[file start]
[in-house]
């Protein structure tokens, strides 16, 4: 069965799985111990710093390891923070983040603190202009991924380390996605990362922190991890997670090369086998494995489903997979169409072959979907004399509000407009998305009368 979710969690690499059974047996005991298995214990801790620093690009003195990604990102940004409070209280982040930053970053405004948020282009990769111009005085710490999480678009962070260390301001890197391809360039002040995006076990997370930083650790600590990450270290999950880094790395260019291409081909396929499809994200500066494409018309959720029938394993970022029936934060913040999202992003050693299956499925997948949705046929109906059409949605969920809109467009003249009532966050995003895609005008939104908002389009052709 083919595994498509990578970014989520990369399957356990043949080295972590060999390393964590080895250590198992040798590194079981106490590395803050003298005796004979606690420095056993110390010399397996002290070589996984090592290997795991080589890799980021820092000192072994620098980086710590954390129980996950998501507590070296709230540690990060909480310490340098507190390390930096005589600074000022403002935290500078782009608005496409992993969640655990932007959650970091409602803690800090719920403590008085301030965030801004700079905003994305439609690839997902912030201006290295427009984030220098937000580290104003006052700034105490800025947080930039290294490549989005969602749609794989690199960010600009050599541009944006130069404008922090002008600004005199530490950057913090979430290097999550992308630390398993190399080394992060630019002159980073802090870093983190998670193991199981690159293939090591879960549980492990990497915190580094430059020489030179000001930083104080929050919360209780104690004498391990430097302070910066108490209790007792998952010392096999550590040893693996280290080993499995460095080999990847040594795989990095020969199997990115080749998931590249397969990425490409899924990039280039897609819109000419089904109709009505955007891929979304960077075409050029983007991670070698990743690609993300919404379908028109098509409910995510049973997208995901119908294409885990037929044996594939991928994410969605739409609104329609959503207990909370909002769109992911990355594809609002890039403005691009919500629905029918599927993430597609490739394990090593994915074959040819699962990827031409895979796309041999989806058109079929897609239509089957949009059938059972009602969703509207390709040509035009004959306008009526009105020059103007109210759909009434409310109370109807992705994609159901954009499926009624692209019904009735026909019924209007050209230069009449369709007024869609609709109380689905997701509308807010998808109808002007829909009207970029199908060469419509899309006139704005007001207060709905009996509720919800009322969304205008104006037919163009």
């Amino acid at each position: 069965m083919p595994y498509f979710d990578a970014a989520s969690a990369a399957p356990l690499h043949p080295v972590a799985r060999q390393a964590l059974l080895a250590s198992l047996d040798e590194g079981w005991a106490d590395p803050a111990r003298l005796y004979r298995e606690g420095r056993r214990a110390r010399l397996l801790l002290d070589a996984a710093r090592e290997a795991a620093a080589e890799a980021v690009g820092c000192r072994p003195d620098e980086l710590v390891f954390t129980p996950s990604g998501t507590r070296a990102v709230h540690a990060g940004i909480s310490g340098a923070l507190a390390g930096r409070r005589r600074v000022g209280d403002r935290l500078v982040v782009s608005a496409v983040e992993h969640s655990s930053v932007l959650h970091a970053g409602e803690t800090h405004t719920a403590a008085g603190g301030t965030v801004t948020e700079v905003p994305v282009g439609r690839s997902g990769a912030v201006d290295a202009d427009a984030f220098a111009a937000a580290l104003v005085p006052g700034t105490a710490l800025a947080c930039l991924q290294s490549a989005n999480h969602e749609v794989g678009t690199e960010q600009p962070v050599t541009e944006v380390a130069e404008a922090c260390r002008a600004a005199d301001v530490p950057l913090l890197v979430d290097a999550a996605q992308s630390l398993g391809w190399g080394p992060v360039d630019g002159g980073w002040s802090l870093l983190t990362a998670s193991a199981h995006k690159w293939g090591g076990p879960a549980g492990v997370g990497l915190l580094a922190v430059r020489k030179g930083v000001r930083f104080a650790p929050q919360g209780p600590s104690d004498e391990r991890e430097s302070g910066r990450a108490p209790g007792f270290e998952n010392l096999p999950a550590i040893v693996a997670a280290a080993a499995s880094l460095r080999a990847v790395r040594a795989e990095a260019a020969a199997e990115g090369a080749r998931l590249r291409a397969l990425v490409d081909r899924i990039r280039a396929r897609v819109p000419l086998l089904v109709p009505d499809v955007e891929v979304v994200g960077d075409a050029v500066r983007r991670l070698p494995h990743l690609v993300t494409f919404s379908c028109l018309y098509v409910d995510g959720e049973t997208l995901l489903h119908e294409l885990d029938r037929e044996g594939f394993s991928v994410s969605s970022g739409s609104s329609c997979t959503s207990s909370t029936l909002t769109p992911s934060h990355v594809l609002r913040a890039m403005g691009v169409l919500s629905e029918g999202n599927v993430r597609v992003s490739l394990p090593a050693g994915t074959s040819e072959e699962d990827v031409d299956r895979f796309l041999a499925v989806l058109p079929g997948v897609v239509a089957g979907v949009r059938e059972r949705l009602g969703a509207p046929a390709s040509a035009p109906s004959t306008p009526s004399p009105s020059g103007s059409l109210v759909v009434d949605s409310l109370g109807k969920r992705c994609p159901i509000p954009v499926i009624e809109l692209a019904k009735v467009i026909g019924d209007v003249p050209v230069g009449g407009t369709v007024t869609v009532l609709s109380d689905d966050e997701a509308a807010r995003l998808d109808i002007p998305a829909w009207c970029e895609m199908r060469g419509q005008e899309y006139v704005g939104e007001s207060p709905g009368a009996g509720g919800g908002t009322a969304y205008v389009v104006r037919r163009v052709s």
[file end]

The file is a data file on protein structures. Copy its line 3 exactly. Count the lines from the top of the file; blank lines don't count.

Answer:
């Amino acid at each position: 069965m083919p595994y498509f979710d990578a970014a989520s969690a990369a399957p356990l690499h043949p080295v972590a799985r060999q390393a964590l059974l080895a250590s198992l047996d040798e590194g079981w005991a106490d590395p803050a111990r003298l005796y004979r298995e606690g420095r056993r214990a110390r010399l397996l801790l002290d070589a996984a710093r090592e290997a795991a620093a080589e890799a980021v690009g820092c000192r072994p003195d620098e980086l710590v390891f954390t129980p996950s990604g998501t507590r070296a990102v709230h540690a990060g940004i909480s310490g340098a923070l507190a390390g930096r409070r005589r600074v000022g209280d403002r935290l500078v982040v782009s608005a496409v983040e992993h969640s655990s930053v932007l959650h970091a970053g409602e803690t800090h405004t719920a403590a008085g603190g301030t965030v801004t948020e700079v905003p994305v282009g439609r690839s997902g990769a912030v201006d290295a202009d427009a984030f220098a111009a937000a580290l104003v005085p006052g700034t105490a710490l800025a947080c930039l991924q290294s490549a989005n999480h969602e749609v794989g678009t690199e960010q600009p962070v050599t541009e944006v380390a130069e404008a922090c260390r002008a600004a005199d301001v530490p950057l913090l890197v979430d290097a999550a996605q992308s630390l398993g391809w190399g080394p992060v360039d630019g002159g980073w002040s802090l870093l983190t990362a998670s193991a199981h995006k690159w293939g090591g076990p879960a549980g492990v997370g990497l915190l580094a922190v430059r020489k030179g930083v000001r930083f104080a650790p929050q919360g209780p600590s104690d004498e391990r991890e430097s302070g910066r990450a108490p209790g007792f270290e998952n010392l096999p999950a550590i040893v693996a997670a280290a080993a499995s880094l460095r080999a990847v790395r040594a795989e990095a260019a020969a199997e990115g090369a080749r998931l590249r291409a397969l990425v490409d081909r899924i990039r280039a396929r897609v819109p000419l086998l089904v109709p009505d499809v955007e891929v979304v994200g960077d075409a050029v500066r983007r991670l070698p494995h990743l690609v993300t494409f919404s379908c028109l018309y098509v409910d995510g959720e049973t997208l995901l489903h119908e294409l885990d029938r037929e044996g594939f394993s991928v994410s969605s970022g739409s609104s329609c997979t959503s207990s909370t029936l909002t769109p992911s934060h990355v594809l609002r913040a890039m403005g691009v169409l919500s629905e029918g999202n599927v993430r597609v992003s490739l394990p090593a050693g994915t074959s040819e072959e699962d990827v031409d299956r895979f796309l041999a499925v989806l058109p079929g997948v897609v239509a089957g979907v949009r059938e059972r949705l009602g969703a509207p046929a390709s040509a035009p109906s004959t306008p009526s004399p009105s020059g103007s059409l109210v759909v009434d949605s409310l109370g109807k969920r992705c994609p159901i509000p954009v499926i009624e809109l692209a019904k009735v467009i026909g019924d209007v003249p050209v230069g009449g407009t369709v007024t869609v009532l609709s109380d689905d966050e997701a509308a807010r995003l998808d109808i002007p998305a829909w009207c970029e895609m199908r060469g419509q005008e899309y006139v704005g939104e007001s207060p709905g009368a009996g509720g919800g908002t009322a969304y205008v389009v104006r037919r163009v052709s």